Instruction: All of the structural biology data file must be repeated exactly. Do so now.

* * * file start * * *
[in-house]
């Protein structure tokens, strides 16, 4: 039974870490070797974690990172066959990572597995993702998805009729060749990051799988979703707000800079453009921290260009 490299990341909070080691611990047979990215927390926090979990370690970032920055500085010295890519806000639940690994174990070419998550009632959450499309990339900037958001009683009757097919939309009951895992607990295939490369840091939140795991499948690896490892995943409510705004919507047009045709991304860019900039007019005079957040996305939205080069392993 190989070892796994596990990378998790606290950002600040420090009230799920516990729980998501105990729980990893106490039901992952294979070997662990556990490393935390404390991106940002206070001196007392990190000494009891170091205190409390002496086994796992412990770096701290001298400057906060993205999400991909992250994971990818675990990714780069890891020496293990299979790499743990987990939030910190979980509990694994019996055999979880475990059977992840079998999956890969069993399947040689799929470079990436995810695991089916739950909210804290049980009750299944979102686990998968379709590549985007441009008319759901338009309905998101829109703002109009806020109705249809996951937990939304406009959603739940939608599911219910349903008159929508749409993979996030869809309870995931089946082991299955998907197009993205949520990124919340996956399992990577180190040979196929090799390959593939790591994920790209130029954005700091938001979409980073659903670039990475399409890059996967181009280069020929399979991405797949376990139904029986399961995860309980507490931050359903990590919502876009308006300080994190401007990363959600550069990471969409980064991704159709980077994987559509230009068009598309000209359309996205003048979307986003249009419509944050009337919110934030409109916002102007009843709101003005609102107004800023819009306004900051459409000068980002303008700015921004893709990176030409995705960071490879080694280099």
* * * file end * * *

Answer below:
[in-house]
């Protein structure tokens, strides 16, 4: 039974870490070797974690990172066959990572597995993702998805009729060749990051799988979703707000800079453009921290260009 490299990341909070080691611990047979990215927390926090979990370690970032920055500085010295890519806000639940690994174990070419998550009632959450499309990339900037958001009683009757097919939309009951895992607990295939490369840091939140795991499948690896490892995943409510705004919507047009045709991304860019900039007019005079957040996305939205080069392993 190989070892796994596990990378998790606290950002600040420090009230799920516990729980998501105990729980990893106490039901992952294979070997662990556990490393935390404390991106940002206070001196007392990190000494009891170091205190409390002496086994796992412990770096701290001298400057906060993205999400991909992250994971990818675990990714780069890891020496293990299979790499743990987990939030910190979980509990694994019996055999979880475990059977992840079998999956890969069993399947040689799929470079990436995810695991089916739950909210804290049980009750299944979102686990998968379709590549985007441009008319759901338009309905998101829109703002109009806020109705249809996951937990939304406009959603739940939608599911219910349903008159929508749409993979996030869809309870995931089946082991299955998907197009993205949520990124919340996956399992990577180190040979196929090799390959593939790591994920790209130029954005700091938001979409980073659903670039990475399409890059996967181009280069020929399979991405797949376990139904029986399961995860309980507490931050359903990590919502876009308006300080994190401007990363959600550069990471969409980064991704159709980077994987559509230009068009598309000209359309996205003048979307986003249009419509944050009337919110934030409109916002102007009843709101003005609102107004800023819009306004900051459409000068980002303008700015921004893709990176030409995705960071490879080694280099």